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This week’s essays focus on violence against women. A broad overview of the Indian feminist movement’s strategies to combat violence in the 1970s and its focus on legislation, provides the context for a close examination of two key areas: caste and the violence of conflict. Case studies and interviews provide evidence of the long term impact of violence on the lives of Dalit women, and show how they face continuing violence at the hands of upper caste men, as well as within their own homes. In regions of conflict, as in the Northeast, interviews show how women are subjected to particular forms of violence as their bodies become pawns in the game of war. Further, post-conflict reconstruction, which posits a return to normalcy, does not take account of the domestic or intimate partner violence of ‘peacetime’.
1. Effects of Violence Against Dalit Women by Aloysius Irudayam S. J., Jayshree Mangubhai and Joel G Lee from Dalit Women Speak Out: Caste, Class and Gender Violence in India (2011)
Writing in Dalit Women Speak Out, authors Irudayam, Mangubhai and Lee situate this essay within brahmanical patriarchal discourse of dishonour and blame, which stigmatizes Dalit women who are victim-survivors of violence. Their interviews with five hundred Dalit women investigate the nature and forms of violence faced by the women, and bring to light not only instances of violence within Dalit households, but also the overwhelming number of cases that relate to rapes by male members of dominant castes. With the help of the study they demonstrate how short-term physical injuries have the capacity to inflict long-term mental suffering, which can exacerbate feelings of helplessness and fear of further violence. The lives of Dalit women become conditioned to violence rather than freedom, which can lead to the curtailment of women’s mobility in public spaces. 24 pp. Read more.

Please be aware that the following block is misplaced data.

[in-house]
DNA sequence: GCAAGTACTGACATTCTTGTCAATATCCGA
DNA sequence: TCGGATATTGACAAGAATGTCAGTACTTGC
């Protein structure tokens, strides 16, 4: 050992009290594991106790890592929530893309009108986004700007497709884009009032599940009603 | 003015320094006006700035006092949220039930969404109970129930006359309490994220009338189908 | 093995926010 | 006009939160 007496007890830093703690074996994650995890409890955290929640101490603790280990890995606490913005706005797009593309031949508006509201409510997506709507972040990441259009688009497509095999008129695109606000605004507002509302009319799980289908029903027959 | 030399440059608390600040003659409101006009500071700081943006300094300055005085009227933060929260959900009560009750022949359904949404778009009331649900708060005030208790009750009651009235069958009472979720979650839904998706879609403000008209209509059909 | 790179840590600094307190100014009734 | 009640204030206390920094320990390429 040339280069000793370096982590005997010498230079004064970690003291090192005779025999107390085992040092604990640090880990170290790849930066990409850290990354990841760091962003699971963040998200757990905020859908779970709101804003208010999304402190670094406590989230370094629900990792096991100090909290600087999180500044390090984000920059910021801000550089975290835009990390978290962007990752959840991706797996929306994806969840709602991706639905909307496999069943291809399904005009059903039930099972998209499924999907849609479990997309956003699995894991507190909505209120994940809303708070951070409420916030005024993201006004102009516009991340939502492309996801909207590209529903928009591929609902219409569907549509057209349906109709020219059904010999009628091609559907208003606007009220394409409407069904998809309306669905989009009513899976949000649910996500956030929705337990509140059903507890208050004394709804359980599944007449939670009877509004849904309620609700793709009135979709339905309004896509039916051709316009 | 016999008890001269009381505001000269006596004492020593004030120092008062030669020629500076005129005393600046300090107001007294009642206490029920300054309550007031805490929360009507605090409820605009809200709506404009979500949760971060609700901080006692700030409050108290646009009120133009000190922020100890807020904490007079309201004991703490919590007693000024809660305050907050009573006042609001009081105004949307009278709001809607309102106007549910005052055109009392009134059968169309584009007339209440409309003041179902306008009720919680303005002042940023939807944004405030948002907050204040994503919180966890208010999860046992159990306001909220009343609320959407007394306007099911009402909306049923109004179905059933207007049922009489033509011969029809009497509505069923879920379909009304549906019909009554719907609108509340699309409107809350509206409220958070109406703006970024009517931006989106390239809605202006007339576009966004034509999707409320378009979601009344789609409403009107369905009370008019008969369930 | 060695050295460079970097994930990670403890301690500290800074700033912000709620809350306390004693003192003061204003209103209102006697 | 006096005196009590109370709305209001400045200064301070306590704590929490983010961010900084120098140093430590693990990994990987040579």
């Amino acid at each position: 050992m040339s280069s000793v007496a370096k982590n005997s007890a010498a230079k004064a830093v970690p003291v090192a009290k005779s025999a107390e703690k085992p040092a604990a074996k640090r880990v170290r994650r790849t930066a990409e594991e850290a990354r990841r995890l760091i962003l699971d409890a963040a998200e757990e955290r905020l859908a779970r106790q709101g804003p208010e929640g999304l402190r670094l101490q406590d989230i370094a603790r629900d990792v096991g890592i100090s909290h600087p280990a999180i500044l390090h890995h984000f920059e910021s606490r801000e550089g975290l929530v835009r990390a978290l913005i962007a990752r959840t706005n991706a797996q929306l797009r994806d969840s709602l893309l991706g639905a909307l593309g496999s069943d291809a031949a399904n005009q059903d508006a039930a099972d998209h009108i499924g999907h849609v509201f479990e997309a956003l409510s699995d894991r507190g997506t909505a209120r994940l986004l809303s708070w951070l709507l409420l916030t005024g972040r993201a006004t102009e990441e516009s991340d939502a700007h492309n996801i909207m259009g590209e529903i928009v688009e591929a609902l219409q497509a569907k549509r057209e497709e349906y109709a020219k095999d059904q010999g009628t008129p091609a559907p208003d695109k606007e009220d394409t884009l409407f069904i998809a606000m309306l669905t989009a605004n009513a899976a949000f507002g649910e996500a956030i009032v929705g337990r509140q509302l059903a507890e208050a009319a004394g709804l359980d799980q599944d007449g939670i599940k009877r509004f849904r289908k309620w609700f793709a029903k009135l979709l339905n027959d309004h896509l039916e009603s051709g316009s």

Aloysius Irudayam S. J. is currently the Program Director for Advocacy Research and Human Rights Education at the Institute of Development Education, Action and Studies (IDEAS), located in Madurai, Tamil Nadu.
Jayshree Mangubhai is a Senior Human Rights Adviser with the Pacific Community (SPC), a regional organisation that provides technical and scientific advice to Pacific Island governments, based in Fiji.
Joel G Lee is an Assistant Professor of Anthropology at Williams College, Massachusetts, USA. He teaches and conducts research on caste and religion in South Asia.
2. ‘The Price of Revolution: Who Determines? Who Pays?’ by Roshmi Goswami from Fault Lines of History: The India Reader 2 (2016)
This essay looks at case studies of sexual violence against women combatants and sympathizers in Northeast India to examine the special vulnerability of this category of women to sexual violence. As Roshmi Goswami points out, at present there are over fifty armed groups in the region making a plethora of demands and situated at different stages in the continuum of conflict. The author argues that women have borne the brunt of this ongoing turmoil—whether they have been specifically targeted by security forces or rival militant groups. Sexual violence is deployed to torture, humiliate people or to punish and humiliate an enemy group or a community that is perceived to be the ‘other’.
Goswami also dwells on how the relative or perceived agency of women combatants ends when the ‘militant’s uniform’ is given up, and questions the term ‘post-conflict reconstruction’, pointing out its problematic position: ‘reconstruction’ implies restoration to a former status quo that might not be beneficial to women. She states that for feminist peace activists, genuine conflict transformation necessarily brings the notions of justice and peace together, which would entail correcting inequalities and discrimination while ‘reconstructing’. 34 pp. Read more.